An actress turned lawmaker and her two fellow legislators got tested for Human Immunodeficiency Virus/ Acquired Immunodeficiency Syndrome (HIV/AIDS) on Monday in an effort to raise the importance of testing as a way to prevent the spreading of the deadly HIV/AIDS virus.
The three lawmakers—Reps. Lani Mercado-Revilla of Cavite, Teddy Brawner Baguilat of Ifugao and Ibarra Gutierrez of Akbayan party-list—took the test during the Solons Say YES to HIV Test event held at the Medical Services of the House of Representatives. The HIV/AIDS testing event, will conclude in December 4, is for free.
The three lawmakers are authors of three separate bills which seek to amend the 1995 AIDS Act by infusing more funding in the state’s efforts of addressing HIV/AIDS infection.
“I did this to show our people that there is nothing to fear in HIV/AIDS testing, that they should not be ashamed of doing this, and that there are solutions if they are found positive of the HIV/AIDS infection,” Mercado told reporters.
A person who will subject him or herself from HIV/AIDS infection test will undergo pre-test counseling before the testing proper and would have the option to stay anonymous. The results of the tests are strictly confidential to the one who underwent the test.
“This is about erasing the stigma and discrimination on those who subject themselves to the HIV/AIDS testing and making sure that those who are vulnerable to the virus, such as men having sex with males, female sex workers and those who share needles in injecting drugs, are provided access to testing centers and treatment if need be,” Baguilat added.
The number of reported HIV/AIDS cases in the country has increased by 25 percent from 2009 to 2012. Worse, there are 4,000 news HIV/AIDS cases recorded in the country in 2013. The significant increase of new HIV/AIDS cases are in the age bracket of 18 to 24 years old.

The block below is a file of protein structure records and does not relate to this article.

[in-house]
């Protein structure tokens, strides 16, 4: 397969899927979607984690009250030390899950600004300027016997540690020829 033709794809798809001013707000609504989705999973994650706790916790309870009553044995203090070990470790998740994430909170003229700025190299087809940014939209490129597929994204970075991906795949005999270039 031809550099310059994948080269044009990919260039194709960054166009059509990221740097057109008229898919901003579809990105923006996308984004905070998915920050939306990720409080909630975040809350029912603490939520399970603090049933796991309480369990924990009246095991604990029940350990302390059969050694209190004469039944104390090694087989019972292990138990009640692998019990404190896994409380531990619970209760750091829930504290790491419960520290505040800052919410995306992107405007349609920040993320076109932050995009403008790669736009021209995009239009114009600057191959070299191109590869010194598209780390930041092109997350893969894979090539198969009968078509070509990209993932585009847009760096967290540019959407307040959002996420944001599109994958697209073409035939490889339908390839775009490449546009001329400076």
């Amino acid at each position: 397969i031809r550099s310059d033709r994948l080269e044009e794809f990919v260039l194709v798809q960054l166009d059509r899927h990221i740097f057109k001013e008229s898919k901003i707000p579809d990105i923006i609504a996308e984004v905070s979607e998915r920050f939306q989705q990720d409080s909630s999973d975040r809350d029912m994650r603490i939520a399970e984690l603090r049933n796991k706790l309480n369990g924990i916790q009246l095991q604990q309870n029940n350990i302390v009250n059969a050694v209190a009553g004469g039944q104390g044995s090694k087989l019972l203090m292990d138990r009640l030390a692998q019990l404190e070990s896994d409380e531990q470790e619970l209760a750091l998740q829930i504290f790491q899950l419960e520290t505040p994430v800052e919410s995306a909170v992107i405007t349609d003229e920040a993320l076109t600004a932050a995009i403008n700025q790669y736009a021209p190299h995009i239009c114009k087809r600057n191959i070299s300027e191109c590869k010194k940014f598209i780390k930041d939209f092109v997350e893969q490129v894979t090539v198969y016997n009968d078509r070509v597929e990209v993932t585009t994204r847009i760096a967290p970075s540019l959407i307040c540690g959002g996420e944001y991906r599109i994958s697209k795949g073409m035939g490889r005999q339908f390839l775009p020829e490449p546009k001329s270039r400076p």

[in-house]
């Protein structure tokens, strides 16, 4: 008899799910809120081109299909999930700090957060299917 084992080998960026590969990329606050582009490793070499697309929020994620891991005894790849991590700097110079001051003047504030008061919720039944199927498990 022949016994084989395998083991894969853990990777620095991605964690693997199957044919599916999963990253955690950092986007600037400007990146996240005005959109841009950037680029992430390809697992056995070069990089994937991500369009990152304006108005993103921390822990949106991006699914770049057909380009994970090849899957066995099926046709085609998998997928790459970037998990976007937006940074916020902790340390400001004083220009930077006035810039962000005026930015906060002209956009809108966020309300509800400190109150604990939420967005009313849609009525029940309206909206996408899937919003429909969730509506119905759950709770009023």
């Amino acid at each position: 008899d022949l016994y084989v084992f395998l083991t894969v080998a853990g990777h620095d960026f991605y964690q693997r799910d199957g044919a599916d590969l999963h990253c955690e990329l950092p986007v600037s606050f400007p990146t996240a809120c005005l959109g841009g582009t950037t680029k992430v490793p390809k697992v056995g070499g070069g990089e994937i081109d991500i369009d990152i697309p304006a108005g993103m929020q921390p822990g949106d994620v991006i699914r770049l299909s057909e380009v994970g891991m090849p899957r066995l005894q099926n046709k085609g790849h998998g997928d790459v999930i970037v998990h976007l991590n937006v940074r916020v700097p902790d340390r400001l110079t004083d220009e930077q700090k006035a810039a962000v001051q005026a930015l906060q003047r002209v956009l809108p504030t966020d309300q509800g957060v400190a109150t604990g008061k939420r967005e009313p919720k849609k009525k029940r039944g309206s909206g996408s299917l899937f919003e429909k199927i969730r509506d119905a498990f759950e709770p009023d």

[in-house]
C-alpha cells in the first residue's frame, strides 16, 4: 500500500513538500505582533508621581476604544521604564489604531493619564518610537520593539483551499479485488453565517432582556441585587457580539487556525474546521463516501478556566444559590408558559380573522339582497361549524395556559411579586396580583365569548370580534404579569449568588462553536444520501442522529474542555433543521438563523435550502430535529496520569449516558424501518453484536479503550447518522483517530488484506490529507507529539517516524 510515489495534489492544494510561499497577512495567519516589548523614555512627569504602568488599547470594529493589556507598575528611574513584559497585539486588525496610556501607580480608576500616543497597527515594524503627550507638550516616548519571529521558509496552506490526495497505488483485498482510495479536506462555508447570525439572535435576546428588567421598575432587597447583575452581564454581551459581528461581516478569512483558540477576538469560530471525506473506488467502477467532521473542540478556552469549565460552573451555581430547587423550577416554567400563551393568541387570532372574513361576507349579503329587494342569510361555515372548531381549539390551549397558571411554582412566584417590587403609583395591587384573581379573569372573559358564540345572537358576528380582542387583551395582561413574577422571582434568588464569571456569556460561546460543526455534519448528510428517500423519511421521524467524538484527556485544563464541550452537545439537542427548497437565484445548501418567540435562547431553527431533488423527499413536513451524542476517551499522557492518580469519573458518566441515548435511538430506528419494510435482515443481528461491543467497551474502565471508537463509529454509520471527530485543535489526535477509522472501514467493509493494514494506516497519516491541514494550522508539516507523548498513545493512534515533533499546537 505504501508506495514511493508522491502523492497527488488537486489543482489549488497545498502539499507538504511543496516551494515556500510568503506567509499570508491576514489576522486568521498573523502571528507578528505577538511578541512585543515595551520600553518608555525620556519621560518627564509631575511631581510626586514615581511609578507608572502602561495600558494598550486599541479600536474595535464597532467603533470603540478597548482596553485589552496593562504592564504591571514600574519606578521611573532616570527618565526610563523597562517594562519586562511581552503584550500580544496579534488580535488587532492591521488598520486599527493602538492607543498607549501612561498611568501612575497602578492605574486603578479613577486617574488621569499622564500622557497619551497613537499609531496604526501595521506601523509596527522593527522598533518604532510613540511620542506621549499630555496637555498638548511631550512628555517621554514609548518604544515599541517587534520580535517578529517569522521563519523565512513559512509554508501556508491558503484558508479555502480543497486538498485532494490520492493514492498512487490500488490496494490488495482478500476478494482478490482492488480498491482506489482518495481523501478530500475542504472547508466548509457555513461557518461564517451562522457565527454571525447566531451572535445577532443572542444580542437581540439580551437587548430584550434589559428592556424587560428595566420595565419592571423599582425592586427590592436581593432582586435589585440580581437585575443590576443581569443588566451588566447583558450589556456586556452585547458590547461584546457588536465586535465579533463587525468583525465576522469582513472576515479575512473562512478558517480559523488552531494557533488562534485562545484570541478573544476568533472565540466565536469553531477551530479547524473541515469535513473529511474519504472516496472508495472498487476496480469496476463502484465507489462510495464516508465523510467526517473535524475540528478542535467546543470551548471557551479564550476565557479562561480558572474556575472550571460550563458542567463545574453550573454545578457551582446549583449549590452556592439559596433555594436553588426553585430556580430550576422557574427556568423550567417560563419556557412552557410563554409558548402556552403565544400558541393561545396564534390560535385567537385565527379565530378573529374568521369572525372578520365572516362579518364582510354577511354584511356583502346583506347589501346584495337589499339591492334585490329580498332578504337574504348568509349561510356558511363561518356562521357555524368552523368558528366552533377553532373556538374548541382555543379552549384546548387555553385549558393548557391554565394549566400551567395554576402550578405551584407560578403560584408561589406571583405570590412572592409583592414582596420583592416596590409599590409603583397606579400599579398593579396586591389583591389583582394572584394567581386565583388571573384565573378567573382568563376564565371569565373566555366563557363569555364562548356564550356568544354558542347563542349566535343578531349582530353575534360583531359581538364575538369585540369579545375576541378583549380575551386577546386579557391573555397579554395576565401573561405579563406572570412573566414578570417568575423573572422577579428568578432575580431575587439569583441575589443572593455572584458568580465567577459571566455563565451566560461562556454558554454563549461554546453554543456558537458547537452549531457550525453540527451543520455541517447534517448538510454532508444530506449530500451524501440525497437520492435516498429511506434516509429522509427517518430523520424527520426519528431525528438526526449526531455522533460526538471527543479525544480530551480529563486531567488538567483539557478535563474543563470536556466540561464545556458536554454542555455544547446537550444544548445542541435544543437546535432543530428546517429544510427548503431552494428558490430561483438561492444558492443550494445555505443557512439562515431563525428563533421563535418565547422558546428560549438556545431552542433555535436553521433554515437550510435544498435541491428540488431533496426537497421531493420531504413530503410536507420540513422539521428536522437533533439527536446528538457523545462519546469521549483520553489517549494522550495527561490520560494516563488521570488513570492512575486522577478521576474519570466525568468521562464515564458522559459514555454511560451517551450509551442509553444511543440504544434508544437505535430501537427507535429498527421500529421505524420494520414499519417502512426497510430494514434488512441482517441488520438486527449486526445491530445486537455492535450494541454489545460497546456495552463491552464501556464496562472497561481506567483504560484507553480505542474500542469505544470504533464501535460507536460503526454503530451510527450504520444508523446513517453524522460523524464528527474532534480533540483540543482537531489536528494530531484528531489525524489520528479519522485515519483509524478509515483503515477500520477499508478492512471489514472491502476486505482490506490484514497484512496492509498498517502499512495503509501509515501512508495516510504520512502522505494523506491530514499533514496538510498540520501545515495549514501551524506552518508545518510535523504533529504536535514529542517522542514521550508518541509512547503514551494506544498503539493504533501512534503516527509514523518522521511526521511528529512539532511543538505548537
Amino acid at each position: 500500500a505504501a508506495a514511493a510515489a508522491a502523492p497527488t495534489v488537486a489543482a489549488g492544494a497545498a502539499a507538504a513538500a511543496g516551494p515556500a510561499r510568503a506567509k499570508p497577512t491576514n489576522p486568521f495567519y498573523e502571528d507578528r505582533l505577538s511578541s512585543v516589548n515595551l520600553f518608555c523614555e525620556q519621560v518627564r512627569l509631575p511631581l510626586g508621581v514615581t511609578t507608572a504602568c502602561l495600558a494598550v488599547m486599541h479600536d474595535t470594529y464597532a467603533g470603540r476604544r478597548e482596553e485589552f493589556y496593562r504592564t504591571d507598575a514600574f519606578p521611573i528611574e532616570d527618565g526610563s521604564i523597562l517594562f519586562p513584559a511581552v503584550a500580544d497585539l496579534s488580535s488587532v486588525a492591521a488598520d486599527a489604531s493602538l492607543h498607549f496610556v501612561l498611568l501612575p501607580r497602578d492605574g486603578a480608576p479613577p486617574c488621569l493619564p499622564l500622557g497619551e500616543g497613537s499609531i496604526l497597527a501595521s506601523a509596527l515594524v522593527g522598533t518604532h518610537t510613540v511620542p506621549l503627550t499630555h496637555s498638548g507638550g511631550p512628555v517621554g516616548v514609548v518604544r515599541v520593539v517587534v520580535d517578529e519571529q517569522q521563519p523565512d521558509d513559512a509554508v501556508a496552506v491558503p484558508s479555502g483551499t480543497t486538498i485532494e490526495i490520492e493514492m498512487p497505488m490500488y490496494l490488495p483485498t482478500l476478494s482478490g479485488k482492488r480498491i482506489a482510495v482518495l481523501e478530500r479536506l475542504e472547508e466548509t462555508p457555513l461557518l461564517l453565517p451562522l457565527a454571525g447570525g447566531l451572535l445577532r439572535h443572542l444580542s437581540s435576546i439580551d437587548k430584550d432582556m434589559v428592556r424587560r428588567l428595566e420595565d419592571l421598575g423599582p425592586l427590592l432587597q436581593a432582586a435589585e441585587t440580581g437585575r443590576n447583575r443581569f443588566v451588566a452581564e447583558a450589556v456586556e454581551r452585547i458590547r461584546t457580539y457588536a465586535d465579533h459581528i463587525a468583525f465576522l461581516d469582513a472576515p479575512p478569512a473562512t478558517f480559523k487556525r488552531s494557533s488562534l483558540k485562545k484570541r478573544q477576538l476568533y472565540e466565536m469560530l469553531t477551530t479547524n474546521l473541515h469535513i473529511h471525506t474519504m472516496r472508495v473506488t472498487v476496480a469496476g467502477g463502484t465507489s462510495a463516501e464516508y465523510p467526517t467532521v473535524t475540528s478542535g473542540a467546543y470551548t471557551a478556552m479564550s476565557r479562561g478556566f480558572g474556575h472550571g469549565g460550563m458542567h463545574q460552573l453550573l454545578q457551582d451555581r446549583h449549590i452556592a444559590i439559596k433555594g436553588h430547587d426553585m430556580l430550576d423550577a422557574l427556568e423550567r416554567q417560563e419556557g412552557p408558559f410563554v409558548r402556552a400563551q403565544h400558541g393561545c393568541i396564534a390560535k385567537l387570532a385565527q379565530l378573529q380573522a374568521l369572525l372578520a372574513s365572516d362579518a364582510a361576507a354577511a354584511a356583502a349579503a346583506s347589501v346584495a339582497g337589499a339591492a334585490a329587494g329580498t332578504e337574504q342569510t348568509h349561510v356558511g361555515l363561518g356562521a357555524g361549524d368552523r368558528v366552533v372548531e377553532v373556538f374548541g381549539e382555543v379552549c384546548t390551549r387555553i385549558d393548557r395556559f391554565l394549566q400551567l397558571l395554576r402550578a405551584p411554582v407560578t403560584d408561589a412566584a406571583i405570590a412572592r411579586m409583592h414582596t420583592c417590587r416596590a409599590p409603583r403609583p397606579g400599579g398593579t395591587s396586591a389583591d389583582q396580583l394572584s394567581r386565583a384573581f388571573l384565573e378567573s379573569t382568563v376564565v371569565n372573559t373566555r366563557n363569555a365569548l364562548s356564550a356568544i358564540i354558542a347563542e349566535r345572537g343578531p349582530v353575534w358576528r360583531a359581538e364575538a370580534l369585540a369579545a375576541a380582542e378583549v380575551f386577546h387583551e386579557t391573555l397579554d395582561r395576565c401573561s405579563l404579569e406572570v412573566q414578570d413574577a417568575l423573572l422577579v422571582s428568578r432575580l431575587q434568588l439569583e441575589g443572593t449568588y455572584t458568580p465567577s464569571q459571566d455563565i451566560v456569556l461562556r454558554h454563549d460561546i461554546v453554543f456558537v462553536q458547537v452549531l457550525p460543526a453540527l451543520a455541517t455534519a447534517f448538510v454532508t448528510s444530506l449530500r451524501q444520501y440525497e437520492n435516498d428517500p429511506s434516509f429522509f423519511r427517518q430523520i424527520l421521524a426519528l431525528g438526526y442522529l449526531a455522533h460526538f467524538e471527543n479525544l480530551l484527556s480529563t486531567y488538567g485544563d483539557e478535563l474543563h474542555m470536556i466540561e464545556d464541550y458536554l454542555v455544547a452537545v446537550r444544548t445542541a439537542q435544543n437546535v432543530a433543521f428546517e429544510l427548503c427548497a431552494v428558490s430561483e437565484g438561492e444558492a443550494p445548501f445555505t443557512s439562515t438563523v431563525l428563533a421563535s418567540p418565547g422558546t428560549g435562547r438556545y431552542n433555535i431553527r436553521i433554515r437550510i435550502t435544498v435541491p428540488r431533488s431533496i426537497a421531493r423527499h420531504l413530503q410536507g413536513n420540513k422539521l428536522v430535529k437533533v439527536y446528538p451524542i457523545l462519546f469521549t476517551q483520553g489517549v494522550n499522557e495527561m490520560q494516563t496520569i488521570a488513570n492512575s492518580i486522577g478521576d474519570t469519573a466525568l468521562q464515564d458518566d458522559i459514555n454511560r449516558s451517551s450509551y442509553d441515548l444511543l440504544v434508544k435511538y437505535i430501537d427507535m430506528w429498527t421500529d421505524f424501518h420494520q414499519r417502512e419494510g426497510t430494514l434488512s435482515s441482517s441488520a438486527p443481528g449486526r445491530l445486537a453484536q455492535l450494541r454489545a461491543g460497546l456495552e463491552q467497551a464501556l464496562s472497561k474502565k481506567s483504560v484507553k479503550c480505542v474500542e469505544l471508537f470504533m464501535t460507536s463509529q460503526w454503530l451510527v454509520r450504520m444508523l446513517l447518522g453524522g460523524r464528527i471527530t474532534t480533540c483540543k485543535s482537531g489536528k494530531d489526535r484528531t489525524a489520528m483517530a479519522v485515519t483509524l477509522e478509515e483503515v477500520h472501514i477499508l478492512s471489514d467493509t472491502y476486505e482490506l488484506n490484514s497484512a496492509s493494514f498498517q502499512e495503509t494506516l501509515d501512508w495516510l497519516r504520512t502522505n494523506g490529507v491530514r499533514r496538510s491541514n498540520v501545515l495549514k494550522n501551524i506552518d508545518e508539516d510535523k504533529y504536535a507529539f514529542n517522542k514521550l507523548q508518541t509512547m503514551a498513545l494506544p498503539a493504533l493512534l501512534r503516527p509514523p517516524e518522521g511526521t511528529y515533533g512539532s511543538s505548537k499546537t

Mercado then urged the government to provide more mobile health centers equipped with HIV/AIDS testing facilities, wherein patients will be given will pre-test counseling and free HIV/AIDS testing services, as well as intensified information drive on how to prevent the acquisition of HIV/AIDS virus.
“Aside from additional testing clinics, we need additional information about HIV/AIDS, including values formation which children are supposed to get from their parents. Fighting HIV/AIDS is not just about learning how to use condoms for safe sex, but making them youth love and respect their body and stay in a monogamous relationship,” Mercado added.
“We need to emphasize that submitting to a test is crucial step in stemming further increases of HIV/AIDS cases in the country,” Gutierrez added.
Country Coordinator Teresita Bagasao of the United Nations Program for HIV/AIDS stressed the importance of the government earmarking fund in addressing HIV/ADIS, considering that most of the Philippine funding in its fight against HIV/AIDS infections comes from external sources.
“The grant will always be there, but it is also important for the Philippine government to show that it is willing to spend for this initiative, at least shoulder 20 percent of it, to be able to secure the grant, [of funding],” Bagasao said in closing. LLANESCA T. PANTI